The smell of money: To Canadians, it's maple syrup
The Bank of Canada denies adding the sweet scent to its new plastic bank notes. Still, some citizens are asking for more.
The mysterious smell came to a boil when the news outlet asked for a year's worth of correspondence sent to the bank about the currency. The first polymer note was issued in 2011, with $5 and $10 bills introduced this year. Dozens of Canadians had contacted the bank about the scent, and some asked whether a scratch-and-sniff patch had been added, according to the bank's records.
The mysterious scent marks the latest controversy for the currency. One botanist earlier this year alleged the Bank of Canada chose the image of a Norway maple -- an invasive species -- for its $20, $50 and $100 bills instead of the native sugar maple, as MSN Money reported in January. (The bank has also denied using the wrong maple, according to The Canadian Press.)
And then there are reports of melting money. One bank teller told the Toronto Star that she had heard of cases in which the plastic bills fused in a hot car.
Given those previous problems, the maple syrup mystery is surely a sweeter issue for the bank to deal with.
Still, not everyone is happy. "The note . . . lost its maple smell," one writer complained. "I strongly suggest the Bank increases the strength of the . . . maple smell."
Follow Aimee Picchi on Twitter at @aimeepicchi.
Copyright © 2014 Microsoft. All rights reserved.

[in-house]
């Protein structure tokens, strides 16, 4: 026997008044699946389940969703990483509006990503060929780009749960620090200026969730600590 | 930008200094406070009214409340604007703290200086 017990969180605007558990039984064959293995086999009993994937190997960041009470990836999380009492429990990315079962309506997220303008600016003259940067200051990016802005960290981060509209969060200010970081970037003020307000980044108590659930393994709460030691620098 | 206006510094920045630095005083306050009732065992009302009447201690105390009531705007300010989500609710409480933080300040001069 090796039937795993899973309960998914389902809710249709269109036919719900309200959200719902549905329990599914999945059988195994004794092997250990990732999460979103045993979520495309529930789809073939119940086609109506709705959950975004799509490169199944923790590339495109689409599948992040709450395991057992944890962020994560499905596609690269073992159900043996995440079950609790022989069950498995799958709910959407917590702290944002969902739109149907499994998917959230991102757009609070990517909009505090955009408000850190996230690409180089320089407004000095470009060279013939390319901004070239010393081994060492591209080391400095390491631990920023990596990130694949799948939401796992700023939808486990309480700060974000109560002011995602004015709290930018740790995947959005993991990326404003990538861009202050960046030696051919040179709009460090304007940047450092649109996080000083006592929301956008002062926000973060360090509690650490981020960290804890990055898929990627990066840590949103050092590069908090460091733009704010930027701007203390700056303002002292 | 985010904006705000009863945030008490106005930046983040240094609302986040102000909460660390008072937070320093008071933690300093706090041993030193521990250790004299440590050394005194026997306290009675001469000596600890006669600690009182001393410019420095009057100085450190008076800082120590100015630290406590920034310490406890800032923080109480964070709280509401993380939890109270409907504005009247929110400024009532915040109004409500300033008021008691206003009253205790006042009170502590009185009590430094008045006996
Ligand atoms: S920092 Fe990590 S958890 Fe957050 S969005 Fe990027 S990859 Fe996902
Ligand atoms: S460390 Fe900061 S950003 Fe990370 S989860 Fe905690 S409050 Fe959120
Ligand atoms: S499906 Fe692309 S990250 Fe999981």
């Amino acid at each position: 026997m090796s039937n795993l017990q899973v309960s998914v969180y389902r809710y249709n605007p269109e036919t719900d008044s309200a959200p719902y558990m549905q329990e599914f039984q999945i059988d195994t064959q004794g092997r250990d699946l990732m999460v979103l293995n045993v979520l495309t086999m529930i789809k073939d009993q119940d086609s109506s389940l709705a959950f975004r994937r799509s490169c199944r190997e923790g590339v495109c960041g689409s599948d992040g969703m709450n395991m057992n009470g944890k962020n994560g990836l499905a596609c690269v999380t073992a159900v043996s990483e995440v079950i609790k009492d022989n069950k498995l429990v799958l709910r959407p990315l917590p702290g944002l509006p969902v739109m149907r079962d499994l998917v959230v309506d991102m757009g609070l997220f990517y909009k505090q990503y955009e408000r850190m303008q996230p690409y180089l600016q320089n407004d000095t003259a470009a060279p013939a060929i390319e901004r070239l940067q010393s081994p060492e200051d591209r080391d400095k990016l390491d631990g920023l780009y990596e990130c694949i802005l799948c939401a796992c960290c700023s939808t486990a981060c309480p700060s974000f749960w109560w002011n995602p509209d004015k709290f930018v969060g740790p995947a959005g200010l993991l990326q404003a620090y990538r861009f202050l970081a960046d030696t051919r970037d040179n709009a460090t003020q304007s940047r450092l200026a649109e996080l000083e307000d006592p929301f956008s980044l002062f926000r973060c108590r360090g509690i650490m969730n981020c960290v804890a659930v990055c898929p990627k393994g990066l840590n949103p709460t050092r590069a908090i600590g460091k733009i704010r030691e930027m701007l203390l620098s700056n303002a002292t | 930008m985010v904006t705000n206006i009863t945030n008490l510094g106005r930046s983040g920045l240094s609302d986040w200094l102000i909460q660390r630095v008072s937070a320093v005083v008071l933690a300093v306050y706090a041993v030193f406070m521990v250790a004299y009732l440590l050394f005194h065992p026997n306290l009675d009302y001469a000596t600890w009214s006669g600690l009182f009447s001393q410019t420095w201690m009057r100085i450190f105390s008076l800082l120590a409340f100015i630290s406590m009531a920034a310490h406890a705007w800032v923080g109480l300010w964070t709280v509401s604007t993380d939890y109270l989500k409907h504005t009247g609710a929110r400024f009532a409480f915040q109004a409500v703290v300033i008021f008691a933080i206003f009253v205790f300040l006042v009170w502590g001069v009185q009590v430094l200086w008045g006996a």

Fundamental company data and historical chart data provided by Morningstar Inc. Real-time index quotes and delayed quotes supplied by Morningstar Inc. Quotes delayed by up to 15 minutes, except where indicated otherwise. Fund summary, fund performance and dividend data provided by Morningstar Inc. Analyst recommendations provided by Zacks Investment Research. StockScouter data provided by Verus Analytics. IPO data provided by Hoover's Inc. Index membership data provided by Morningstar Inc.
[BRIEFING.COM] The stock market ended the Tuesday session on a lower note after generally upbeat earnings took the back seat to geopolitical concerns. The S&P 500 (-0.5%) and Nasdaq Composite (-0.1%) ended on their lows, while the Russell 2000 (+0.3%) displayed relative strength.
Once again, market participants were focused on quarterly reports in the early going, but geopolitical worries overshadowed the impact of mostly better than expected earnings. Specifically, equities ... More
More Market News
After enjoying a smooth rise in stock prices since May, investors are about to be hit with another bout of volatility.
MUST-SEE ON MSN
- Video: Easy DIY smoked meats at home
A charcuterie master shares his process for cold-smoking meat at home.
- Jetpacks about to go mainstream
- Weird things covered by home insurance
- Bing: 70 percent of adults report 'digital eye strain'